Hutton le Hole is also home to the Ryedale Folk Museum, which is an outdoor museum focusing on rural life. I first went there when I was about 10, and it’s exactly as charming as it ever was. There are mock old time shops, and recreations of houses throughout the centuries. There are old vehicles, and wildflower meadows, and farm animals. And there are usually some sort of live exhibits – when we went there was an entire wool workshop showing the process from sheep to yarn. TD got to comb the wool on a huge scratchy wheel and he got a bit too obsessed with it! There were also wandering singers, weapons-crafters, and even homemade sausage rolls, cooked in an old kiln oven while we waited. No North Yorkshire holiday should be without a visit to this fab place.
HELMSLEY CASTLE & TOWN
Helmsley is one of those incredibly cute market towns that really help to sew together the threads of a North Yorkshire holiday. There are quaint shops, adorable little cafes, and, just outside the centre, a MASSIVE CASTLE. Well, not massive maybe, but it’s a very impressive ruin and a great couple of hours of exploration. Helmsley Castle is surrounded by banks and ditches, and has a good portion of stone still standing. We had so much fun exploring the various nooks and crannies, and reading all about its long history. TD adored the place, especially since we treated him to a Knight costume. We ran around playing knights and ladies and kings and queens and, well. It was one of the best days of the North Yorkshire holiday, despite the weather not being as great as on others.
THE FORBIDDEN CORNER
After four days with my grandparents we headed down to our second North Yorkshire holiday cottage on the outskirts of York itself. Well, I say “cottage” – it wasn’t, it was an Airbnb, but it was a lovely Airbnb and in such a good location. It was 45 minutes’ drive to the Yorkshire Dales and The Forbidden Corner – a place I’ve been dying to take TD for years now. Why? Because it’s CRAZY. It’s hard to even describe, to be honest. Basically, it’s a folly/grotto filled with weird and wonderful things, from underground tunnels to watery walkways, and hidden mysteries to creepy crypts. It 100% deserves the streamline “The Strangest Place In The World”, but it is SO much fun! You can get a good 2-3 hours out of exploring and lunch. However, you do have to prebook tickets and can’t just rock up on the day. It’s fairly reasonable though for what’s inside – £12.00 per adult and £10.00 per child with under 4s going free.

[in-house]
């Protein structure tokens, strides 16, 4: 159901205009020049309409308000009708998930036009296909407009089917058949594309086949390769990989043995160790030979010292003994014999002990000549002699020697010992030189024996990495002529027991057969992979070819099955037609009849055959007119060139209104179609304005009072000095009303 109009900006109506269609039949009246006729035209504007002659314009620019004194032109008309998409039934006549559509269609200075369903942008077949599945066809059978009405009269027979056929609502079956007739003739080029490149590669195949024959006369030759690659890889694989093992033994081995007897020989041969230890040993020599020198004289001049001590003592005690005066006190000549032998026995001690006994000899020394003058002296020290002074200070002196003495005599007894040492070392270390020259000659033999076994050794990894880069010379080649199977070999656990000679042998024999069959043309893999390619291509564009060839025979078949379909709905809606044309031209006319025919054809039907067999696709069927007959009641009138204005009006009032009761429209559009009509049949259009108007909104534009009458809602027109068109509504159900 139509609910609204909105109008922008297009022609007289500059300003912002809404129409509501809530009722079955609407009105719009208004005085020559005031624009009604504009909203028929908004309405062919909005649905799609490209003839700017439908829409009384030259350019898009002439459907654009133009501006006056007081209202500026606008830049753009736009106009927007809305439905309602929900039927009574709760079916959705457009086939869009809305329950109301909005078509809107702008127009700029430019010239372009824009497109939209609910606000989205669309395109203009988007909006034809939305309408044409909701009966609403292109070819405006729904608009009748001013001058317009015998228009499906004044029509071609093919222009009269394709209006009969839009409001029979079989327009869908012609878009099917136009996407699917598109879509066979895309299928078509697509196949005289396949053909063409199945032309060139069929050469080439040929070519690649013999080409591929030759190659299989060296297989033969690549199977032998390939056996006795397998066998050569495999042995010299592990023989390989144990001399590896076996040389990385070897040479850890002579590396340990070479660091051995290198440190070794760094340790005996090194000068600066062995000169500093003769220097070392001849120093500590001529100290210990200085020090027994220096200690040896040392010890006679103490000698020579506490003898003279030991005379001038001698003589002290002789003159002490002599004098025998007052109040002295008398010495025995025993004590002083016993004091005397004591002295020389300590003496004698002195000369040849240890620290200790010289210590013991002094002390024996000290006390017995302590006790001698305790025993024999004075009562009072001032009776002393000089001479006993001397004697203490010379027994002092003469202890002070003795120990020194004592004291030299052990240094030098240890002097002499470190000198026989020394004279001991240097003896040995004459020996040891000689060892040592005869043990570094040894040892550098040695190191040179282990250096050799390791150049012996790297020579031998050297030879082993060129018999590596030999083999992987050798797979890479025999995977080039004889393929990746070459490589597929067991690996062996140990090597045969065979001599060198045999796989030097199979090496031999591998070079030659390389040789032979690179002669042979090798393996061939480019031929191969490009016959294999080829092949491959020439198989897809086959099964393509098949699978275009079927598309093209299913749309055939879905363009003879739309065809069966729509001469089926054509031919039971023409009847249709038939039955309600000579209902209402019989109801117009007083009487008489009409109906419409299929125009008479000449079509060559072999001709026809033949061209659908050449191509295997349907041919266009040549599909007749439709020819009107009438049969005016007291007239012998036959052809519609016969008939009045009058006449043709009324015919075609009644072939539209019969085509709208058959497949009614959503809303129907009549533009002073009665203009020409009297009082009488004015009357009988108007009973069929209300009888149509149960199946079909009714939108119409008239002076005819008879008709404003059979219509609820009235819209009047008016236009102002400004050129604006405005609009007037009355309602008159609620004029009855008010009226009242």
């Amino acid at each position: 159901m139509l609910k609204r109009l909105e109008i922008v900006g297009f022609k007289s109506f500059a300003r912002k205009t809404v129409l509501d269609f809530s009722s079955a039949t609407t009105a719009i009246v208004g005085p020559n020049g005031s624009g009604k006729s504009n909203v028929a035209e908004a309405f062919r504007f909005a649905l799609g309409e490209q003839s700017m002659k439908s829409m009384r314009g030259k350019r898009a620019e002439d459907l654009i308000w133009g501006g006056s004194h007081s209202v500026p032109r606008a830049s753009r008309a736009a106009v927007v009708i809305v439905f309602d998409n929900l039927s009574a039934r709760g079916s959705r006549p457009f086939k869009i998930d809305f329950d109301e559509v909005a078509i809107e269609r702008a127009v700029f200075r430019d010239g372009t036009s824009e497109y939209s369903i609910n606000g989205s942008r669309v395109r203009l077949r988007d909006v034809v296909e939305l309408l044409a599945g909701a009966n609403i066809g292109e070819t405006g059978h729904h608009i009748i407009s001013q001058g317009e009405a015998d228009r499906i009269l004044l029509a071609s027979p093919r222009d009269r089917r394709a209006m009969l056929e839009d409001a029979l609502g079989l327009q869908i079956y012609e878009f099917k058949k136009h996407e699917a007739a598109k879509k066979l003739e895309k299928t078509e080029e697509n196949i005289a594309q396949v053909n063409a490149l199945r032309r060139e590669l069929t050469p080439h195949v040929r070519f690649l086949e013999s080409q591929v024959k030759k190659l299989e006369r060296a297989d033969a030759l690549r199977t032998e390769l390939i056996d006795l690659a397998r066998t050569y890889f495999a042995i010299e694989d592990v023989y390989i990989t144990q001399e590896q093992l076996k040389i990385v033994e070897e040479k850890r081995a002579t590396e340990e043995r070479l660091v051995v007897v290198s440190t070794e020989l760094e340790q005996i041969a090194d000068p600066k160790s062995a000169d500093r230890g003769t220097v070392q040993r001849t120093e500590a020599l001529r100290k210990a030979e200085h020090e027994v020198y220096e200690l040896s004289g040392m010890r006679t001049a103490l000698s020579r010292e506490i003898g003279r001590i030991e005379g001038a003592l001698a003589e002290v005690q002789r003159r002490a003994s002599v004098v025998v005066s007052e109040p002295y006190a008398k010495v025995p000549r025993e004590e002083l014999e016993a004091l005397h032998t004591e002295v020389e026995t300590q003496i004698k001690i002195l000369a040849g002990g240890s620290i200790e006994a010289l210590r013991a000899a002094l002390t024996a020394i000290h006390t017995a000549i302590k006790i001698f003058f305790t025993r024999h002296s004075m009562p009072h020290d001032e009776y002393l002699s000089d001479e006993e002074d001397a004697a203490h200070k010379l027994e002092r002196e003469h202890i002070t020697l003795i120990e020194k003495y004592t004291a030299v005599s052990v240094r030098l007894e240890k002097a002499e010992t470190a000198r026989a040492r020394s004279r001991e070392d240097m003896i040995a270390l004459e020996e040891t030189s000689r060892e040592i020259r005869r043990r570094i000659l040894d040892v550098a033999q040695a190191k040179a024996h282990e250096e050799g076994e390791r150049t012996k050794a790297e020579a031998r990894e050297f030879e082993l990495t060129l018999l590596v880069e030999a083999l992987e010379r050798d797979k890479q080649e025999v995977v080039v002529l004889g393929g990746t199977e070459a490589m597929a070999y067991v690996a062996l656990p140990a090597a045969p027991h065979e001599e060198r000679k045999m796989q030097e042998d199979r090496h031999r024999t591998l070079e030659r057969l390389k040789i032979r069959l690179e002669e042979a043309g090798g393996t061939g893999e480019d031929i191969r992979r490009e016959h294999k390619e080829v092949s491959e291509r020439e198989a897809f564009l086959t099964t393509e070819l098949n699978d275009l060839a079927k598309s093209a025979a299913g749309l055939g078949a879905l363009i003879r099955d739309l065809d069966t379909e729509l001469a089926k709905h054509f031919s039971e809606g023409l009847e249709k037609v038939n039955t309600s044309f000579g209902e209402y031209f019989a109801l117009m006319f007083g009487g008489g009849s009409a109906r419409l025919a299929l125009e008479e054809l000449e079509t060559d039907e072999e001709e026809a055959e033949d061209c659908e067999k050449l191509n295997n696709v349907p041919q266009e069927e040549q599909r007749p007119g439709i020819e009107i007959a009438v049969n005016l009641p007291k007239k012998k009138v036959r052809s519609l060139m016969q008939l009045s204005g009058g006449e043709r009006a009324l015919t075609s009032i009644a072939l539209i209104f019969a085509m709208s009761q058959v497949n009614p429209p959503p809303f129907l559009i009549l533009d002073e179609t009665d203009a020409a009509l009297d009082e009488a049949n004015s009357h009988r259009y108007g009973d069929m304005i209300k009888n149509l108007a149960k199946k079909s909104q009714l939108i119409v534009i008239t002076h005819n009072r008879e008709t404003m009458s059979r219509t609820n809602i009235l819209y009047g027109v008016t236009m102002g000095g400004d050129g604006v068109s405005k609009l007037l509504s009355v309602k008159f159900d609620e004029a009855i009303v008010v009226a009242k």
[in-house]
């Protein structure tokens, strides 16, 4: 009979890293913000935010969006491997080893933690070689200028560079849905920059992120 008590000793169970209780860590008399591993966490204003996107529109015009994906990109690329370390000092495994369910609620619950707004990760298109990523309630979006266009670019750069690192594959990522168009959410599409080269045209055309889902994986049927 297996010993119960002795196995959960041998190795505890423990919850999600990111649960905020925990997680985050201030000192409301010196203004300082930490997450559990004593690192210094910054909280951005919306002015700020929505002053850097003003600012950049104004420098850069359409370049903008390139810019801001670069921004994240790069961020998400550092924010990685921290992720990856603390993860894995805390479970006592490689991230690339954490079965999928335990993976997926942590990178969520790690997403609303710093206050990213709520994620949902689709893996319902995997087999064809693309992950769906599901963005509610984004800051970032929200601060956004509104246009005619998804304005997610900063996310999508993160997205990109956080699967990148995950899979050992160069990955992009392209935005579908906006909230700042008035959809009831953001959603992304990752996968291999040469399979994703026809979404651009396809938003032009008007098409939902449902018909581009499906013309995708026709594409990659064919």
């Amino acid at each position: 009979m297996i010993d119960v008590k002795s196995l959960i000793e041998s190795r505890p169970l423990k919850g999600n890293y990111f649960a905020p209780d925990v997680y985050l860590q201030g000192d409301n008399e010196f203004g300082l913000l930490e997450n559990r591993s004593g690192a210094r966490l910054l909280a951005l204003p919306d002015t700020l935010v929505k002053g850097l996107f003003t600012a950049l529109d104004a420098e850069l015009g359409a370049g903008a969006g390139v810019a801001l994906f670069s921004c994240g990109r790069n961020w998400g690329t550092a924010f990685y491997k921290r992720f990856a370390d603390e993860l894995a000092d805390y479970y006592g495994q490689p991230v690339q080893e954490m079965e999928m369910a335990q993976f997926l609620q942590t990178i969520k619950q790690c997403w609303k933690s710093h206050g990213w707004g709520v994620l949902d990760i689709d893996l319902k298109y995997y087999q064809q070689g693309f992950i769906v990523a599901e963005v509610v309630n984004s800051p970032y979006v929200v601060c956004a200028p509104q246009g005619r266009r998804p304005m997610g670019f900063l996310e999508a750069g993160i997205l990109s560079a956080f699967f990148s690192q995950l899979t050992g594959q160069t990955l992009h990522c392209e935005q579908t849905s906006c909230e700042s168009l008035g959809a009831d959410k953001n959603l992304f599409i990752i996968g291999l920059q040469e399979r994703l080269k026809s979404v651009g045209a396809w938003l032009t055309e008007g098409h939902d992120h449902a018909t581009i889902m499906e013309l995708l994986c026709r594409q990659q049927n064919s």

Another little gem in the Dales, and a MUST for any North Yorkshire holidays. Aysgarth is a little village that’s worth a visit, but the main attraction are the three sets of waterfalls on its outskirts. The Aysgarth Falls aren’t super high or super huge, but they are all spectacular for their own reasons. The Upper Falls are a series of short steps, all busy and bustling and with beautiful meadows alongside to sit and enjoy the view. The Middle Falls is larger, more powerful, and only viewable from a viewing platform. And the Lower Falls are much larger in length, slightly shallower, and pretty much the best ones thanks to the wide rocky ledge alongside. We paddled in the Lower Falls for ages, soaking up the sun and listening to the roar of the waters. TD took a rather hilarious tumble on the slippy rocks, shortly followed by me doing the exact same. No injuries, don’t worry!